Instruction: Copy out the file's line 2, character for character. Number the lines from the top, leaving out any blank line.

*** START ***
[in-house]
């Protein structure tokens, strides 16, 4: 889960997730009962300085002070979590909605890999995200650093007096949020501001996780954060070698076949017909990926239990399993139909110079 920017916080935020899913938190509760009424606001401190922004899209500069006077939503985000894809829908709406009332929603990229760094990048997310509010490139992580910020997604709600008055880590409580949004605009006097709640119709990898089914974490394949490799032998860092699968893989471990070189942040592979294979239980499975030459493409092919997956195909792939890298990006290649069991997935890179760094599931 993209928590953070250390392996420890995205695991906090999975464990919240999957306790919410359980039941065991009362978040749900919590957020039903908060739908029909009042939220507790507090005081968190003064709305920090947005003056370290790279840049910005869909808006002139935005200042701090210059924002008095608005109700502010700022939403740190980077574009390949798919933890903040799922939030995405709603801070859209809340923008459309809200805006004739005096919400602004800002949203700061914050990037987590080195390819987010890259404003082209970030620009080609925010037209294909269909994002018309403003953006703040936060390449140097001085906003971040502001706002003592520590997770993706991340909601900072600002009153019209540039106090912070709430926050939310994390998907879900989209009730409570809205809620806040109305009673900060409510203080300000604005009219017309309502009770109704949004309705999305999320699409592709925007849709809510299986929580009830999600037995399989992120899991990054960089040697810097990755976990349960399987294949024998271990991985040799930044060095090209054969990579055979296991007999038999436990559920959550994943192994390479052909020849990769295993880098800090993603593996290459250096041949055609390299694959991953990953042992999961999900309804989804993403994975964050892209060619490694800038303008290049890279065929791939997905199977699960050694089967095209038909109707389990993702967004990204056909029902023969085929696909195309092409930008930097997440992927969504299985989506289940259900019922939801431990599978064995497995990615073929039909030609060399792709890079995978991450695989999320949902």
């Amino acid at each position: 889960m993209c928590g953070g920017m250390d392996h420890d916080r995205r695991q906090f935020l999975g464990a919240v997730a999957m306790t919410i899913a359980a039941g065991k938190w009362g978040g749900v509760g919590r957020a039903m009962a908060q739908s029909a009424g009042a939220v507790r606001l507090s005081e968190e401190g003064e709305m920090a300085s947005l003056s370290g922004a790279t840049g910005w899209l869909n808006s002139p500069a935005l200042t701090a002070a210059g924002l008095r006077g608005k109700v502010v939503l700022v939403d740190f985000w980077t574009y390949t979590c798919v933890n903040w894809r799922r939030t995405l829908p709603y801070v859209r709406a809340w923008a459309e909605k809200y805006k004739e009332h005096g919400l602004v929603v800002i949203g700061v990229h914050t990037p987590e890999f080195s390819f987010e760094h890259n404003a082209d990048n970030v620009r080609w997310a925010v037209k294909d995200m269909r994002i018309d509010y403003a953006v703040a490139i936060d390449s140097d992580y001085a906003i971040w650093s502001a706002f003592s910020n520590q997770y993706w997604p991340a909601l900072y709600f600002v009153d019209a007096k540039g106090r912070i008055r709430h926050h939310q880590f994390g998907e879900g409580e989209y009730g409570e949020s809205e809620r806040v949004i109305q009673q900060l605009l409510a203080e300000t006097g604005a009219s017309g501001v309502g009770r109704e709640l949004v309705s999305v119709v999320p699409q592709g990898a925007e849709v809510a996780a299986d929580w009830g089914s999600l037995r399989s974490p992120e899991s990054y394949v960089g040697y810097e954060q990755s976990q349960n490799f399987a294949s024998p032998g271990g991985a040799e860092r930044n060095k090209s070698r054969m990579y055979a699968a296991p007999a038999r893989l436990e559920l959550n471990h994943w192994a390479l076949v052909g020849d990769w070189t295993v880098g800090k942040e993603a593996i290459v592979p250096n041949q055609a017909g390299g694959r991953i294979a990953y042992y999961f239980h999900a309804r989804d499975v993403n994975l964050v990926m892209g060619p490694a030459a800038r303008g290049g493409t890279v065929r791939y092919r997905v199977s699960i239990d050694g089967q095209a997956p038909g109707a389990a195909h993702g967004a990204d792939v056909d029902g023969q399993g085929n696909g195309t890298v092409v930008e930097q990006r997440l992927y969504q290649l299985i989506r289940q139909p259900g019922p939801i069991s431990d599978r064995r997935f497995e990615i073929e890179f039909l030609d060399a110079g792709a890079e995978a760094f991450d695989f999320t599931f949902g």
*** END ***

């Protein structure tokens, strides 16, 4: 889960997730009962300085002070979590909605890999995200650093007096949020501001996780954060070698076949017909990926239990399993139909110079 920017916080935020899913938190509760009424606001401190922004899209500069006077939503985000894809829908709406009332929603990229760094990048997310509010490139992580910020997604709600008055880590409580949004605009006097709640119709990898089914974490394949490799032998860092699968893989471990070189942040592979294979239980499975030459493409092919997956195909792939890298990006290649069991997935890179760094599931 993209928590953070250390392996420890995205695991906090999975464990919240999957306790919410359980039941065991009362978040749900919590957020039903908060739908029909009042939220507790507090005081968190003064709305920090947005003056370290790279840049910005869909808006002139935005200042701090210059924002008095608005109700502010700022939403740190980077574009390949798919933890903040799922939030995405709603801070859209809340923008459309809200805006004739005096919400602004800002949203700061914050990037987590080195390819987010890259404003082209970030620009080609925010037209294909269909994002018309403003953006703040936060390449140097001085906003971040502001706002003592520590997770993706991340909601900072600002009153019209540039106090912070709430926050939310994390998907879900989209009730409570809205809620806040109305009673900060409510203080300000604005009219017309309502009770109704949004309705999305999320699409592709925007849709809510299986929580009830999600037995399989992120899991990054960089040697810097990755976990349960399987294949024998271990991985040799930044060095090209054969990579055979296991007999038999436990559920959550994943192994390479052909020849990769295993880098800090993603593996290459250096041949055609390299694959991953990953042992999961999900309804989804993403994975964050892209060619490694800038303008290049890279065929791939997905199977699960050694089967095209038909109707389990993702967004990204056909029902023969085929696909195309092409930008930097997440992927969504299985989506289940259900019922939801431990599978064995497995990615073929039909030609060399792709890079995978991450695989999320949902």